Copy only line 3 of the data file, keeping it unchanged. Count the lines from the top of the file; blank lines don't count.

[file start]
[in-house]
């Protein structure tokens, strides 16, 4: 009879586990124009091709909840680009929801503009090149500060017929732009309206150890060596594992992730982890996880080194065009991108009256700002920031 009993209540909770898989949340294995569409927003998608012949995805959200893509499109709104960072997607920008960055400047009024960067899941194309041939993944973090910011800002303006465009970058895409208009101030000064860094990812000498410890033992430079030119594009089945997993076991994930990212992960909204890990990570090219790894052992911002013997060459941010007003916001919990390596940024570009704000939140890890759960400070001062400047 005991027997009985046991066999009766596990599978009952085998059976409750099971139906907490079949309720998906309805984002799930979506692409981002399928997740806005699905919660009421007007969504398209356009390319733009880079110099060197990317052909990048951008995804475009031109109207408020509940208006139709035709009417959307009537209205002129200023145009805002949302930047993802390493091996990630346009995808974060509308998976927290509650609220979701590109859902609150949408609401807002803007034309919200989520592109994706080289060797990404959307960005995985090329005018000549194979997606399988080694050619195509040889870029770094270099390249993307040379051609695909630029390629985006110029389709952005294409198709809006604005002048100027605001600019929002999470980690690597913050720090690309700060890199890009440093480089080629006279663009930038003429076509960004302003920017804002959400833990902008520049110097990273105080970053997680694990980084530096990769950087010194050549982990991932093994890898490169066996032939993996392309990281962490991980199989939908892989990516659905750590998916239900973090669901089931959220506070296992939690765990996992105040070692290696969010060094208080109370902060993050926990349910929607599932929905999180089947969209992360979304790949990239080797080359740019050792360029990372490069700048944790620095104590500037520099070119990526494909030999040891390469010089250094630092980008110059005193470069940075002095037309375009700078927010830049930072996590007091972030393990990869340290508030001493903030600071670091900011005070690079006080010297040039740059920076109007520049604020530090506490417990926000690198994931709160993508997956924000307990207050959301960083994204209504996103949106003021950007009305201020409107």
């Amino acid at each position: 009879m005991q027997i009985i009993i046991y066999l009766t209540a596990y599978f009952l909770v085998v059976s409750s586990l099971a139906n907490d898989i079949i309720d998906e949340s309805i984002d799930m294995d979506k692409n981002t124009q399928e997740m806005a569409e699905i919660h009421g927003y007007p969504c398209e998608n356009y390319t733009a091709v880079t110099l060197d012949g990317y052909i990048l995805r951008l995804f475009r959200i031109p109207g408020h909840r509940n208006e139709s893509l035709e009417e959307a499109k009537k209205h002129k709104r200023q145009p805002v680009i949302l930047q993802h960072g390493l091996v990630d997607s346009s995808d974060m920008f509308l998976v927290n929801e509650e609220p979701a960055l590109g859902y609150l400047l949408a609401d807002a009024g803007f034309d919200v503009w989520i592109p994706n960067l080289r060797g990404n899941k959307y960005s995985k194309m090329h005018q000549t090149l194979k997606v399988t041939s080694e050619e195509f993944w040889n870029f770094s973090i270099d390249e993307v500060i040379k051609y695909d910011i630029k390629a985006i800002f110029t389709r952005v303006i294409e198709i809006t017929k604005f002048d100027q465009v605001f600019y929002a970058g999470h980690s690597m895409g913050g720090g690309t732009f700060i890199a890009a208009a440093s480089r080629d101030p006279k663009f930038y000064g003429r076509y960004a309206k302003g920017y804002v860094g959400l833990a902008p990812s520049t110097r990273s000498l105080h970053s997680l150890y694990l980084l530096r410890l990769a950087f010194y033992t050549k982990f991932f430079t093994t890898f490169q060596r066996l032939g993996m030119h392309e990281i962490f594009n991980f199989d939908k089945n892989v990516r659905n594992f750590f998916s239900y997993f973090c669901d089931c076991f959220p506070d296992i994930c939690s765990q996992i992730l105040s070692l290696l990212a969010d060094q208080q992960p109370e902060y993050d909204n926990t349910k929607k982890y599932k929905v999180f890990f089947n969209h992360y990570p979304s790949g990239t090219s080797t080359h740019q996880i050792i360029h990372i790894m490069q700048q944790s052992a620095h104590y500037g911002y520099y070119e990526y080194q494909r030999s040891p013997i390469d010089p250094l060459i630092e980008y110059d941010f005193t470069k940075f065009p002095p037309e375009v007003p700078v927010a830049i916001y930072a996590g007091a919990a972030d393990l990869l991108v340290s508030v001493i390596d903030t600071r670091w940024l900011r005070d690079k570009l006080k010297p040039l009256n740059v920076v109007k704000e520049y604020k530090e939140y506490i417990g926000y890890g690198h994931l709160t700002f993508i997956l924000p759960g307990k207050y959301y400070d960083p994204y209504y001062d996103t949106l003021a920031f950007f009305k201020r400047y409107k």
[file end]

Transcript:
């Amino acid at each position: 009879m005991q027997i009985i009993i046991y066999l009766t209540a596990y599978f009952l909770v085998v059976s409750s586990l099971a139906n907490d898989i079949i309720d998906e949340s309805i984002d799930m294995d979506k692409n981002t124009q399928e997740m806005a569409e699905i919660h009421g927003y007007p969504c398209e998608n356009y390319t733009a091709v880079t110099l060197d012949g990317y052909i990048l995805r951008l995804f475009r959200i031109p109207g408020h909840r509940n208006e139709s893509l035709e009417e959307a499109k009537k209205h002129k709104r200023q145009p805002v680009i949302l930047q993802h960072g390493l091996v990630d997607s346009s995808d974060m920008f509308l998976v927290n929801e509650e609220p979701a960055l590109g859902y609150l400047l949408a609401d807002a009024g803007f034309d919200v503009w989520i592109p994706n960067l080289r060797g990404n899941k959307y960005s995985k194309m090329h005018q000549t090149l194979k997606v399988t041939s080694e050619e195509f993944w040889n870029f770094s973090i270099d390249e993307v500060i040379k051609y695909d910011i630029k390629a985006i800002f110029t389709r952005v303006i294409e198709i809006t017929k604005f002048d100027q465009v605001f600019y929002a970058g999470h980690s690597m895409g913050g720090g690309t732009f700060i890199a890009a208009a440093s480089r080629d101030p006279k663009f930038y000064g003429r076509y960004a309206k302003g920017y804002v860094g959400l833990a902008p990812s520049t110097r990273s000498l105080h970053s997680l150890y694990l980084l530096r410890l990769a950087f010194y033992t050549k982990f991932f430079t093994t890898f490169q060596r066996l032939g993996m030119h392309e990281i962490f594009n991980f199989d939908k089945n892989v990516r659905n594992f750590f998916s239900y997993f973090c669901d089931c076991f959220p506070d296992i994930c939690s765990q996992i992730l105040s070692l290696l990212a969010d060094q208080q992960p109370e902060y993050d909204n926990t349910k929607k982890y599932k929905v999180f890990f089947n969209h992360y990570p979304s790949g990239t090219s080797t080359h740019q996880i050792i360029h990372i790894m490069q700048q944790s052992a620095h104590y500037g911002y520099y070119e990526y080194q494909r030999s040891p013997i390469d010089p250094l060459i630092e980008y110059d941010f005193t470069k940075f065009p002095p037309e375009v007003p700078v927010a830049i916001y930072a996590g007091a919990a972030d393990l990869l991108v340290s508030v001493i390596d903030t600071r670091w940024l900011r005070d690079k570009l006080k010297p040039l009256n740059v920076v109007k704000e520049y604020k530090e939140y506490i417990g926000y890890g690198h994931l709160t700002f993508i997956l924000p759960g307990k207050y959301y400070d960083p994204y209504y001062d996103t949106l003021a920031f950007f009305k201020r400047y409107k």